Scripps’ HGTV Network, which reaches 99 million U.S. households on air, and 5 million unique visitors per month online, announced today that it is partnering with Cox’s Kudzu in a broad agreement with many moving parts.
The deal will provide HGTV’s on-air and online viewers with Kudzu’s local directory and social media information on home repairs and service providers. The relationship with Kudzu will eventually extend to Scripps’ other “shelter” sites, which include DIY Network and FrontDoor.com, the women-oriented real estate site.
Kudzu, for its part, is being given access to HGTV’s extensive archive of “how to” footage, as well as access to HGTV’s e-mail lists and social media, which will be used to generate reviews. It will also get on-air visibility.
The two companies have a revenue share agreement in place for related local and national advertising. Kudzu is ramping up its local sales, and may add some local sales partnerships. HGTV, for its part, has many national accounts with kitchen and home companies that can localize into Kudzu.
Specifics of the rev share are not being disclosed. No equity in Kudzu, which is solely owned by Cox, is involved in the current arrangement.
Kudzu was launched by Cox Search in October 2005 as an effort to get into the “high consideration” home services arena, alongside ServiceMagic and Angie’s List. Since then, several other companies have joined the fray, including Done Right, Redbeacon, HelpHive, Thumbtack, LikeList and LocalPrice.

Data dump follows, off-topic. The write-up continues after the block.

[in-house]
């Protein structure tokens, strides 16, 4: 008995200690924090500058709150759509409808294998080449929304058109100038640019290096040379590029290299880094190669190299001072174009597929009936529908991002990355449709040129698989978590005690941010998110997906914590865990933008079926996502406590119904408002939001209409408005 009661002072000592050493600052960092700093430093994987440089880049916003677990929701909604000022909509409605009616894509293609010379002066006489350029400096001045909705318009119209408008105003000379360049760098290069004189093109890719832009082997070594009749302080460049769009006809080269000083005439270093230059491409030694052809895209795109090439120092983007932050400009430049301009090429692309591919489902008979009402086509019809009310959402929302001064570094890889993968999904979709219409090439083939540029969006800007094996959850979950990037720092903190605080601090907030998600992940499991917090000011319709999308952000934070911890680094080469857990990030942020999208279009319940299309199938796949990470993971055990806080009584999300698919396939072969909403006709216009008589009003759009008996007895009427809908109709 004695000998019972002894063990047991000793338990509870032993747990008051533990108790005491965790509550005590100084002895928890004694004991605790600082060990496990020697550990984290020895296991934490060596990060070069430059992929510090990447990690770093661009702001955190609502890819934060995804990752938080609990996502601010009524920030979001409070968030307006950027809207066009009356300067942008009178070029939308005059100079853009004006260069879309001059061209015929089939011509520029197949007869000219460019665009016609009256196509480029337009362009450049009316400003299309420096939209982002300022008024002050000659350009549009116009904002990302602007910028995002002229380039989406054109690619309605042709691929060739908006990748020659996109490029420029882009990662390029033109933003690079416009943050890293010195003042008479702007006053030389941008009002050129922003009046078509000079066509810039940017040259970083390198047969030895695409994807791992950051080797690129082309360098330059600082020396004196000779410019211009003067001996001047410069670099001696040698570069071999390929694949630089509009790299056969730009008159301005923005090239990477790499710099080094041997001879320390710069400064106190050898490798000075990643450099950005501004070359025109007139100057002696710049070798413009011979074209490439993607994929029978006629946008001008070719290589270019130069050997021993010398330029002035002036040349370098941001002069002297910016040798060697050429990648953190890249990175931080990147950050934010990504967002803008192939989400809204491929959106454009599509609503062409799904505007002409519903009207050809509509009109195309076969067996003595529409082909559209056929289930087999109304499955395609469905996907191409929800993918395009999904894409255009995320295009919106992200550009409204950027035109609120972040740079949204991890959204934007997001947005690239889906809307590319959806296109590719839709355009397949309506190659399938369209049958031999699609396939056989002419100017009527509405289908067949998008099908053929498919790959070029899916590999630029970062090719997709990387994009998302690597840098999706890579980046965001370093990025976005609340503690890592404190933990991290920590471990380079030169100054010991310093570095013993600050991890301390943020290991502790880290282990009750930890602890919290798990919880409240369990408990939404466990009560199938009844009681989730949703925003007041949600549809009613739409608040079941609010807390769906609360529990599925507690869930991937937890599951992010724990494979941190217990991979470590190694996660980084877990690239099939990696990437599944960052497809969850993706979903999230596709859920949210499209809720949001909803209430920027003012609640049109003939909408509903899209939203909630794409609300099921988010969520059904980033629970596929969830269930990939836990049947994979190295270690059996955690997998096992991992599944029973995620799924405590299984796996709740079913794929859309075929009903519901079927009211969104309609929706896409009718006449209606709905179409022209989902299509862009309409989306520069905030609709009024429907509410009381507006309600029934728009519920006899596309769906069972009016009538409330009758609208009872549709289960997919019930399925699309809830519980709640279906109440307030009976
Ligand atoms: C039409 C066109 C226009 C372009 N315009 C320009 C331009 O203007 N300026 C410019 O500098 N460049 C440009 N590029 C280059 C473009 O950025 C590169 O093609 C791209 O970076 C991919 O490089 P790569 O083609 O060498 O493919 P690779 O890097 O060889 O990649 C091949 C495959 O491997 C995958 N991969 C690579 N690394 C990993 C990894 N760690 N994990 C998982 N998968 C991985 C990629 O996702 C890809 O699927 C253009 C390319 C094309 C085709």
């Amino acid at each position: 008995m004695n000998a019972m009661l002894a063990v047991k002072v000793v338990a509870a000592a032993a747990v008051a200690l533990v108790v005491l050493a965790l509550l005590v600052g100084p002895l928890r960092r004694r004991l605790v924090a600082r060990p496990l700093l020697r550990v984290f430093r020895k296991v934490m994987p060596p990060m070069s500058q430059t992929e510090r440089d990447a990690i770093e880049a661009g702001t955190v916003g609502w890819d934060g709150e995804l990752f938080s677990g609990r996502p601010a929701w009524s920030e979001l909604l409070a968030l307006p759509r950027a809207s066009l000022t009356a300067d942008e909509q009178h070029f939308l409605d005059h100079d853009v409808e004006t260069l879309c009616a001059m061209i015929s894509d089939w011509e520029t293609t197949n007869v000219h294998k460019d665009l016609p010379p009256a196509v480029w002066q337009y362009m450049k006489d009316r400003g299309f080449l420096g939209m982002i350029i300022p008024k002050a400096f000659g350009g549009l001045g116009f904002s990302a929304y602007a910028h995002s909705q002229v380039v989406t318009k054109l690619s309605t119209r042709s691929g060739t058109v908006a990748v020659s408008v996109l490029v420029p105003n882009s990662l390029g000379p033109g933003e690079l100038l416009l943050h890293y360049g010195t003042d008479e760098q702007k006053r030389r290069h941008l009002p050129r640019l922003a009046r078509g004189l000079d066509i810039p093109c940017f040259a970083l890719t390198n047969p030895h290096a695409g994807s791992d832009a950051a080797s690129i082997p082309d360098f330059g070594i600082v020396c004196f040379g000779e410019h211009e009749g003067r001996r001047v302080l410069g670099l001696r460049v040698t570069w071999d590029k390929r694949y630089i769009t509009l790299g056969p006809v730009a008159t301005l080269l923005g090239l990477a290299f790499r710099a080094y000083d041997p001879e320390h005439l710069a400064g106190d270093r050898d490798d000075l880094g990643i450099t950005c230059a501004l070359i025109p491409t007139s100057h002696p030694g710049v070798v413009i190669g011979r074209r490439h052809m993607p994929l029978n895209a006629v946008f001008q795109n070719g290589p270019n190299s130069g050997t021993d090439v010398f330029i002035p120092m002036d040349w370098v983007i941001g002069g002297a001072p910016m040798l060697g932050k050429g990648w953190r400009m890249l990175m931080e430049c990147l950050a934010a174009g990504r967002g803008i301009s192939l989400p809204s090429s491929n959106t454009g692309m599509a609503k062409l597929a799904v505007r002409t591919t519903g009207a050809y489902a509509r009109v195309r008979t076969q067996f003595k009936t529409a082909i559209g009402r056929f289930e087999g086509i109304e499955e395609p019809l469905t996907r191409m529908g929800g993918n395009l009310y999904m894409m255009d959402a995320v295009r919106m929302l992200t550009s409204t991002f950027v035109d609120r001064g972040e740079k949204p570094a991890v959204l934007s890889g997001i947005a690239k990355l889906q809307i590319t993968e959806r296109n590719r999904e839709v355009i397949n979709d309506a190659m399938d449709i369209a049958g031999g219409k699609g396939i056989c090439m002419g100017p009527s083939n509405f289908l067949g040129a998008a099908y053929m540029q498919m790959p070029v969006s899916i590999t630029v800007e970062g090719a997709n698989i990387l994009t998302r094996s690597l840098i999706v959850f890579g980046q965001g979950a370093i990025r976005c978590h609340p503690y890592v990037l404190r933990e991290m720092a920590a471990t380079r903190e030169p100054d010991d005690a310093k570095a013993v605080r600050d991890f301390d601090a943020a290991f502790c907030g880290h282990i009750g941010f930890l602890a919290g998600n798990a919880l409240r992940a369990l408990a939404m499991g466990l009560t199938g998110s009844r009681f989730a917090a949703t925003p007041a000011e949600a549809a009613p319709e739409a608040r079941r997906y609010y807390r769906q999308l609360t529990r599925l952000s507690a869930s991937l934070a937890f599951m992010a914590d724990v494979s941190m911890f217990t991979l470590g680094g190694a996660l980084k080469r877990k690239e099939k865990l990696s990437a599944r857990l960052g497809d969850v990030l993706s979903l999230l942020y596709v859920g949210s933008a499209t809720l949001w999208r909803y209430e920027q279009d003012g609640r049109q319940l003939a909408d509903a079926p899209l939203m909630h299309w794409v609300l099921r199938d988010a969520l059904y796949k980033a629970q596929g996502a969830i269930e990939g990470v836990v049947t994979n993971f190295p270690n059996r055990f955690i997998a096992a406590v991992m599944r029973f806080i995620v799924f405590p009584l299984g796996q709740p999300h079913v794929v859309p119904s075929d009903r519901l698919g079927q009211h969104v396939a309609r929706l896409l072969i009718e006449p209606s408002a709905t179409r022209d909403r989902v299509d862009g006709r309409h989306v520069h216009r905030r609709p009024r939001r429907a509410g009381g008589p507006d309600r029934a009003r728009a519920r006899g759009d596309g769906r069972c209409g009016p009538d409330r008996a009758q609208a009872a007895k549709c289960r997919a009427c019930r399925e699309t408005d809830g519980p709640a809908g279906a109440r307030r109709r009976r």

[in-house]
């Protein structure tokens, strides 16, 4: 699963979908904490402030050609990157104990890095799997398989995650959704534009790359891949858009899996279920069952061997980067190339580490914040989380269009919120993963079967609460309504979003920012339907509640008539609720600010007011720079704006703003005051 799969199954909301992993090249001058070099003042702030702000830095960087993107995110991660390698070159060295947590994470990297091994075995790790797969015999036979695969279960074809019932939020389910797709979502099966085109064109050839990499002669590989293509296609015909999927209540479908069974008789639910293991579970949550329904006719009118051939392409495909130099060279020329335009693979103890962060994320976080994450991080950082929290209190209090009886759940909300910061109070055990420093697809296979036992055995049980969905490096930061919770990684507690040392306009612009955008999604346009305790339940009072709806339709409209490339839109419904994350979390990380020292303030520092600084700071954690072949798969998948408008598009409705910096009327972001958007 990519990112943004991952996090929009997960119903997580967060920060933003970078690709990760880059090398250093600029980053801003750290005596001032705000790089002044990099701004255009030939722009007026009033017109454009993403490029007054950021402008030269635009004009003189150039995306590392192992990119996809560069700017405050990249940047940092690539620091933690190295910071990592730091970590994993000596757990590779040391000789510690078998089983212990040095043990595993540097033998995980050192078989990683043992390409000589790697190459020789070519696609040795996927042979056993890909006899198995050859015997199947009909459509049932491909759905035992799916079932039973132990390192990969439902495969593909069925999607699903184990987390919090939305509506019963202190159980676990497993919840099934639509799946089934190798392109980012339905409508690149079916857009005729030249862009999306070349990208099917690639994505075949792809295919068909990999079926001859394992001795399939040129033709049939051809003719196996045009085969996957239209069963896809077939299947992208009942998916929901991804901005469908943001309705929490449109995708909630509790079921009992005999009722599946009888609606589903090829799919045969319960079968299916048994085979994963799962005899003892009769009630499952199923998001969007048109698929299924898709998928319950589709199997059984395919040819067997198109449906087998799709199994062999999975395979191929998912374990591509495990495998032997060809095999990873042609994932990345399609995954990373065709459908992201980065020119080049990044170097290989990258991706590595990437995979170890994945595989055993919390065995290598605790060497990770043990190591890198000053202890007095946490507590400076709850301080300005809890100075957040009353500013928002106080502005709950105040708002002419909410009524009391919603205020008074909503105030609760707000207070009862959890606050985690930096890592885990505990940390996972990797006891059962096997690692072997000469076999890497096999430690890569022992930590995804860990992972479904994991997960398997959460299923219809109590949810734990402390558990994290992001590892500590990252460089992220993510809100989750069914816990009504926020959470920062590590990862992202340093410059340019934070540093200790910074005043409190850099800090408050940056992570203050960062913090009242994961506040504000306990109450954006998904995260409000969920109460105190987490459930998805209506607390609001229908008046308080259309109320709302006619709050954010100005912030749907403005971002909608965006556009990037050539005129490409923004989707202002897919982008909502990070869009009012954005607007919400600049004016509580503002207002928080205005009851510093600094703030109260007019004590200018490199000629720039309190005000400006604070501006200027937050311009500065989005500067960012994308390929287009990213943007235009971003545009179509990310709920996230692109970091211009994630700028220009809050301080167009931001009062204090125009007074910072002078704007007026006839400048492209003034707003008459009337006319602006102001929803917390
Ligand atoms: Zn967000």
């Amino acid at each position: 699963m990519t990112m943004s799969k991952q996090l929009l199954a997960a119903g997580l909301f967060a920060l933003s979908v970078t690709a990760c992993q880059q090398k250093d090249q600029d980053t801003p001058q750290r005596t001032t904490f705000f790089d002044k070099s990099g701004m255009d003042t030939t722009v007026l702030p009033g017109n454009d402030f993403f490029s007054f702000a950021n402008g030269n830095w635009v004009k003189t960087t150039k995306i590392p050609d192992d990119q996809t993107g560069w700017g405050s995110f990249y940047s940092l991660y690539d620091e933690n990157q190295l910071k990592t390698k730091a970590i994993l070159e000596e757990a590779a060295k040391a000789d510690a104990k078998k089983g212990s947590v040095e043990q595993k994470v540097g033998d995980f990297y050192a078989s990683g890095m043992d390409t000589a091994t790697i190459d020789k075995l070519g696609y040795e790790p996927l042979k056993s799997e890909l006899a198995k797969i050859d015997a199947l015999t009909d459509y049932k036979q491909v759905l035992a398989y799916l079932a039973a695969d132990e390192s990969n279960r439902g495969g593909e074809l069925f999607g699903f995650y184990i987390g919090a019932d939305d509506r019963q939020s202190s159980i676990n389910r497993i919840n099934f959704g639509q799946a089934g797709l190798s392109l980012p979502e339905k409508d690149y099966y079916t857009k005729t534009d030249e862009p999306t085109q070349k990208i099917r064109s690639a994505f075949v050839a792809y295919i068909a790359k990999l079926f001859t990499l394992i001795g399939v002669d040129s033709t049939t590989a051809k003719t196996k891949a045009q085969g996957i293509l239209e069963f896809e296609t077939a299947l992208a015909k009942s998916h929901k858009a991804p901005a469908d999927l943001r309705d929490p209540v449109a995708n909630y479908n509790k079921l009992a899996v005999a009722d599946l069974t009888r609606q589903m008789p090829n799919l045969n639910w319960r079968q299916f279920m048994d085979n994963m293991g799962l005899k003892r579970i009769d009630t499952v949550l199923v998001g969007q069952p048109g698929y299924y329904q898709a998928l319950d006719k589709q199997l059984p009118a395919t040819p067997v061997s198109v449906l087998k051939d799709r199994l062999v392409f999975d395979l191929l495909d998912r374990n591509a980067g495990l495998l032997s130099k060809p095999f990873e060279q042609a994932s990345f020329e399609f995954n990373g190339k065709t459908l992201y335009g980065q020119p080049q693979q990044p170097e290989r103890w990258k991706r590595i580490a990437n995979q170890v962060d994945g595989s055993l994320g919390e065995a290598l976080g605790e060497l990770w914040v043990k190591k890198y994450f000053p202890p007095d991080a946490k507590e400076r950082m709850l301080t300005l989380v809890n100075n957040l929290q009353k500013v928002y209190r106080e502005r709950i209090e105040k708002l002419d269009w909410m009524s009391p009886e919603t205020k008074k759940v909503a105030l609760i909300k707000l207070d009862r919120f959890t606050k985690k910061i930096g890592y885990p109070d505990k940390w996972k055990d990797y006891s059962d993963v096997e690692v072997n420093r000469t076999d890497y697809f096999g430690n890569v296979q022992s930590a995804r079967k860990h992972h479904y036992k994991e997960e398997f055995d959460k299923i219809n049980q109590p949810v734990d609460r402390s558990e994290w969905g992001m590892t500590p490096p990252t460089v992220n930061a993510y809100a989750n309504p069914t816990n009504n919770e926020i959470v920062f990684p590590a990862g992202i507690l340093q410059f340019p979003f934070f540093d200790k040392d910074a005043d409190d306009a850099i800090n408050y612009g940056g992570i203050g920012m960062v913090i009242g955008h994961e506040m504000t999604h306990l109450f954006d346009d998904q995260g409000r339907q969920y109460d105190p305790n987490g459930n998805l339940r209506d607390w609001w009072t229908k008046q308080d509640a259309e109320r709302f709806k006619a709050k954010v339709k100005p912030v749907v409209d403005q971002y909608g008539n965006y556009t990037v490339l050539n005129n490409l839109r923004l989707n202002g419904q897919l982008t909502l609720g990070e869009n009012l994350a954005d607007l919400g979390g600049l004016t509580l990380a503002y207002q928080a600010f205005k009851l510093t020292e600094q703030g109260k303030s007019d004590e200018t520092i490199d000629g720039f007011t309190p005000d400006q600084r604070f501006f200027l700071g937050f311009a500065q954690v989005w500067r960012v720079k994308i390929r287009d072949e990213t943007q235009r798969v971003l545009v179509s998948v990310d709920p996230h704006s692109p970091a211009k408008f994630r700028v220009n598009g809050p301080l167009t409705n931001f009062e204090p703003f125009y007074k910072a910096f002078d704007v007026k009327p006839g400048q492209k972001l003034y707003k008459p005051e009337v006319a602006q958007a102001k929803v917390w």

Kudzu initially was taking a city-by-city approach, but has since rolled out with a localized national service. It still maintains physical presences in Atlanta, San Diego, Phoenix and Las Vegas.
Tom Bates, general manager of Kudzu.com and vice president of Cox Search, says the site has proved its model in its physical markets, with especially strong usage in Atlanta. While Kudzu is already profitable, Bates says that “we’re excited. This is a good boost for us. The field is crowded, but we don’t think it’s sewn up yet in high-consideration home services.”
Bates adds that HGTV was actively thinking about how to get into the local space. “They were familiar with the folks in the market,” he says. “They know that what we do it is hard work. It isn’t like selling Sherwin-Williams [the national paint company], although that is difficult in its own way.”